I almost touched the thing, so closely its gray mottled skin resembled the weathered two-by-four strips holding the netting over my strawberries. A mad scramble followed as I dashed into the house calling, “Snake! Snake!” My husband Al stuck his feet in his shoes and grabbed the shovel, following me to the strawberries. He took one look and said, “He’s already dead.”
Al had arranged the netting and two-by-fours to keep out the varmints that stole my strawberries. The snake trapped himself [or herself] in the netting and couldn’t get out. We didn’t check cause of death, but Al had to cut the netting to remove the snake for picture opportunities. He arranged and held the snake up on the pole, and I shot the pictures. I knew the snake was dead and still could not bring myself to get too close – and certainly not to touch. However, I seized the opportunity for a blog, recalling a favorite Shakespeare quote from As You Like It.
Sweet are the uses of adversity,
Which like the toad, ugly and venomous,
Wears yet a precious jewel in his head;
And this our life, exempt from public haunt,
Finds tongues in trees, books in the running brooks,
Sermons in stones, and good in everything.
Change the toad to a snake, and you can probably guess where I’m going with this. Writers find metaphors in everything. My irrational fear of a snake – a dead one at that – took me to thinking about fear that handicaps life.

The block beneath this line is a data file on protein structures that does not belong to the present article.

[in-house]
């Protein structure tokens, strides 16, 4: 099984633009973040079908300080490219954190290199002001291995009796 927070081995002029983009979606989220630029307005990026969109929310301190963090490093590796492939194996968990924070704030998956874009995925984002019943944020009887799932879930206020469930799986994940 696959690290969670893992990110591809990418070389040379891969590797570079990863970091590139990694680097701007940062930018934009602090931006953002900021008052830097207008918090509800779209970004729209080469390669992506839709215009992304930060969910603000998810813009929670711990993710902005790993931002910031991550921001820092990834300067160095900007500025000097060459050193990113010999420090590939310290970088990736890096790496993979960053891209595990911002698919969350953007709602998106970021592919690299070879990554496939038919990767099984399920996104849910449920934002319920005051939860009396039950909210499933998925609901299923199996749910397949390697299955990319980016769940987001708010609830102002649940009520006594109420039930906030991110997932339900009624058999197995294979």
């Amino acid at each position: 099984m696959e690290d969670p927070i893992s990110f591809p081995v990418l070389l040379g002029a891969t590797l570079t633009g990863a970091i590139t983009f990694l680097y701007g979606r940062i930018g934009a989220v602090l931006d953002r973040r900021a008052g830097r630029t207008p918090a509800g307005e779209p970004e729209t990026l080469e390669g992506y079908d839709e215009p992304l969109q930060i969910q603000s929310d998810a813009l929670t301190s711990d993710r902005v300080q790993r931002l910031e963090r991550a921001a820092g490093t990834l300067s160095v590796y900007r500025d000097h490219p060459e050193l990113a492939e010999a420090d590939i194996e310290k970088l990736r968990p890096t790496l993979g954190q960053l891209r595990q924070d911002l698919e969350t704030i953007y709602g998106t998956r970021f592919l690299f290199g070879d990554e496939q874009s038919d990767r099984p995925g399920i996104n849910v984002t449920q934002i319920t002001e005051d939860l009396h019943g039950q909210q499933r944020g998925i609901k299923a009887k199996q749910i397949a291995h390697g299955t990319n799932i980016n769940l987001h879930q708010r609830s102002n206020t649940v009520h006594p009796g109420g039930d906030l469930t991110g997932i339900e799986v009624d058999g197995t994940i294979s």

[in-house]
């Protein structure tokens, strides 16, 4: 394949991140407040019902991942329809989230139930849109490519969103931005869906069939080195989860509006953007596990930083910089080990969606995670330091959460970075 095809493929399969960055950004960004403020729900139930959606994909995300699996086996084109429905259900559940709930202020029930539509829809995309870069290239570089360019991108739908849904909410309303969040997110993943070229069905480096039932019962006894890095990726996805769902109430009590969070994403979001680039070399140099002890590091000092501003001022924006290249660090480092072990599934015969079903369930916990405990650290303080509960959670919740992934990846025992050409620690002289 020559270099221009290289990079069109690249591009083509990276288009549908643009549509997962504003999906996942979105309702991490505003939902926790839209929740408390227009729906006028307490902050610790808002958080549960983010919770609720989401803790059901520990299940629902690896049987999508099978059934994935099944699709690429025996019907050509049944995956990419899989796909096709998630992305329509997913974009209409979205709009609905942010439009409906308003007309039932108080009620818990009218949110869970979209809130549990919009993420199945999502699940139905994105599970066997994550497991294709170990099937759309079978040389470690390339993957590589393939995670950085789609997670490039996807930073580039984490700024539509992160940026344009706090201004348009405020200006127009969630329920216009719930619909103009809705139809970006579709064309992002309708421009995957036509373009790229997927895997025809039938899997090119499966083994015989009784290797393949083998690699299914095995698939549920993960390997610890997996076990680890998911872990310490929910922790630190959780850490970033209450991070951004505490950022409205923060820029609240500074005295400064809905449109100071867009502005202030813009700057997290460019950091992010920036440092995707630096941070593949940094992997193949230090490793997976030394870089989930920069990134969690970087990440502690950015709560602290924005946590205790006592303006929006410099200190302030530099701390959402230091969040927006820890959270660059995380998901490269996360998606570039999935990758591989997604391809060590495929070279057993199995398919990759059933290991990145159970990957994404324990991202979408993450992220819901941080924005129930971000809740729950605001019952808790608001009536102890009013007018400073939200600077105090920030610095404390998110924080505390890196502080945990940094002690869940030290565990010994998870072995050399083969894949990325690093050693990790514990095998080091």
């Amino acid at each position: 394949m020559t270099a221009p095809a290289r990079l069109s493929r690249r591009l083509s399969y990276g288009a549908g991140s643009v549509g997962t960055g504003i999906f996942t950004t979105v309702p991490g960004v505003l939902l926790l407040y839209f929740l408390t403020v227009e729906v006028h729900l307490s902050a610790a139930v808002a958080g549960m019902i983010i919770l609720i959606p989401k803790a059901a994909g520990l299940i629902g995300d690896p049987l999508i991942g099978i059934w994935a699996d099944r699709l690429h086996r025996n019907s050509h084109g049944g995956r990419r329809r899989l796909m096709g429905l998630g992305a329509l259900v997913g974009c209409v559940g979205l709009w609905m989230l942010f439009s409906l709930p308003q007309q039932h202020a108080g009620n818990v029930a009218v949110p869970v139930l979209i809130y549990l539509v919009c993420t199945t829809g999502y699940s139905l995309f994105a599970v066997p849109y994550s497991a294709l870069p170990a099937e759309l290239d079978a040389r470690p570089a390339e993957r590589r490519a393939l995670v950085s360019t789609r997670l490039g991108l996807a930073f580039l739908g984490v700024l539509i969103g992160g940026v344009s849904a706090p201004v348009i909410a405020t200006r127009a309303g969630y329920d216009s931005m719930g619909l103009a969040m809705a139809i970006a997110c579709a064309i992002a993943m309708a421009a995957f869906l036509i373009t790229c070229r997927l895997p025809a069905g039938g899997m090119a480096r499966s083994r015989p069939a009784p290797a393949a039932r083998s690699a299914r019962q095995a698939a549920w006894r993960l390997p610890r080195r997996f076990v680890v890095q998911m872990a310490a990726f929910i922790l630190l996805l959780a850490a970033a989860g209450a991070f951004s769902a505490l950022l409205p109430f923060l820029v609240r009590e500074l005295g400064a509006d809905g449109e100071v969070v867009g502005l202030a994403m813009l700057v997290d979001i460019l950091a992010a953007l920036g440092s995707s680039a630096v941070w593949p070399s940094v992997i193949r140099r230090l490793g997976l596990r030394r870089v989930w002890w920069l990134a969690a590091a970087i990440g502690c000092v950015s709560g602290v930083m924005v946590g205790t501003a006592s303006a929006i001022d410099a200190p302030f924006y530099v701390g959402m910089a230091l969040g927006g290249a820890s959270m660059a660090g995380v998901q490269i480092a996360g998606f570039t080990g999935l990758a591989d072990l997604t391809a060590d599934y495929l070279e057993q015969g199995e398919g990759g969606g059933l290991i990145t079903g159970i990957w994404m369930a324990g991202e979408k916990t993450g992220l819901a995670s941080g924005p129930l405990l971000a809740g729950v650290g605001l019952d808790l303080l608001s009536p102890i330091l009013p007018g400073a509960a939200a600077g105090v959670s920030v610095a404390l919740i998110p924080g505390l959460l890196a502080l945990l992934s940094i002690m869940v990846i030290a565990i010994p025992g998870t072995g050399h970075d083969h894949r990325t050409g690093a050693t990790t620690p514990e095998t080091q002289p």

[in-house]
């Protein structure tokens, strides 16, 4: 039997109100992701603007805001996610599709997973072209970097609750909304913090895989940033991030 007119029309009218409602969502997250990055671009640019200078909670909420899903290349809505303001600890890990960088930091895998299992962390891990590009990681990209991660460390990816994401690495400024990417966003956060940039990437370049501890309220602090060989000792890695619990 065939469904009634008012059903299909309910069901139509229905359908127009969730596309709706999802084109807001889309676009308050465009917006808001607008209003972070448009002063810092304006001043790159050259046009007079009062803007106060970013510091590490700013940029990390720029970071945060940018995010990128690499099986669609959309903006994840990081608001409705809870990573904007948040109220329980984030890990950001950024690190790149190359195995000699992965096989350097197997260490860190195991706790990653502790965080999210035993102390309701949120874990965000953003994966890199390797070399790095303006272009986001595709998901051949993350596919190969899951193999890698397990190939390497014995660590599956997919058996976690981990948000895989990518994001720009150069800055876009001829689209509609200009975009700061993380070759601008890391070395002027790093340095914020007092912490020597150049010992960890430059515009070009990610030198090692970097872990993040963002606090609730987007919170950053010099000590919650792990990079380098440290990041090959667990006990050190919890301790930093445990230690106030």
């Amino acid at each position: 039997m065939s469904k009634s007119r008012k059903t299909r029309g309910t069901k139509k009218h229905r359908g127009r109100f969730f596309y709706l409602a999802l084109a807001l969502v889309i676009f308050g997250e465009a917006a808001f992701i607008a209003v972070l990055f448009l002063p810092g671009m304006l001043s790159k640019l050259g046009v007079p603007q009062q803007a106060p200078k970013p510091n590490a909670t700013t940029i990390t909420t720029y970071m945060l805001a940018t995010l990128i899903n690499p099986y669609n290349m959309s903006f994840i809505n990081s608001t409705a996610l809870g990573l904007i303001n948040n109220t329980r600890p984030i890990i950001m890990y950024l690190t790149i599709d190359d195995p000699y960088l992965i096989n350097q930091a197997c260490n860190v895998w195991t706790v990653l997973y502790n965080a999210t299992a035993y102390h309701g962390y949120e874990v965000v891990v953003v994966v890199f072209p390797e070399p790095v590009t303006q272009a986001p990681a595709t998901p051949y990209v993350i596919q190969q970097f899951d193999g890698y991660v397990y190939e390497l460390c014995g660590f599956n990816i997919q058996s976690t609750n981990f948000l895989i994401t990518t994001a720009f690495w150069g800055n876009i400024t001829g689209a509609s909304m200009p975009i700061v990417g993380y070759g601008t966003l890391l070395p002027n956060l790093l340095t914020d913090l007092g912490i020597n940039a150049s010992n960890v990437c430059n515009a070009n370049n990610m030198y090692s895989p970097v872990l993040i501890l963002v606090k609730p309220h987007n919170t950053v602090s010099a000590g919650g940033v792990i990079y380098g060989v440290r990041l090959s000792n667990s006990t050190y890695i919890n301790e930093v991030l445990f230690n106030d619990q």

Fear of public speaking, often listed as the number one fear, is one of those irrational fears. Put into logical terms, what is the worst that can happen? We’ve pretty much passed the stage of society where rotten tomatoes assail the speaker. Someone might yawn or go to sleep. Once in a while, someone may get up and walk out, but even then they usually do it quietly. The only permanent scars from public speaking are to the ego, yet the fear is very real.
Before I badmouth it altogether, let me say fear sometimes serves a useful purpose – if a hurricane is coming, if one is in rush hour traffic, or if a snake is poisonous and alive. There are times when healthy fear keeps us alert and safe.
Other fears – of unexpected twists in life, of travel to different cultures, of assuming a new job, of sending out a manuscript – foreshadow not only things that can go wrong but opportunities not to be missed. Giving in to them doesn’t make any more sense than fear of a dead snake. Conquering fear can lead to rewarding communication with an audience, an exciting journey, or perhaps acceptance and publication of that manuscript. Now if I can just remember, when fear raises its ugly head, to check whether a hurricane is coming or if I’m just facing another dead snake.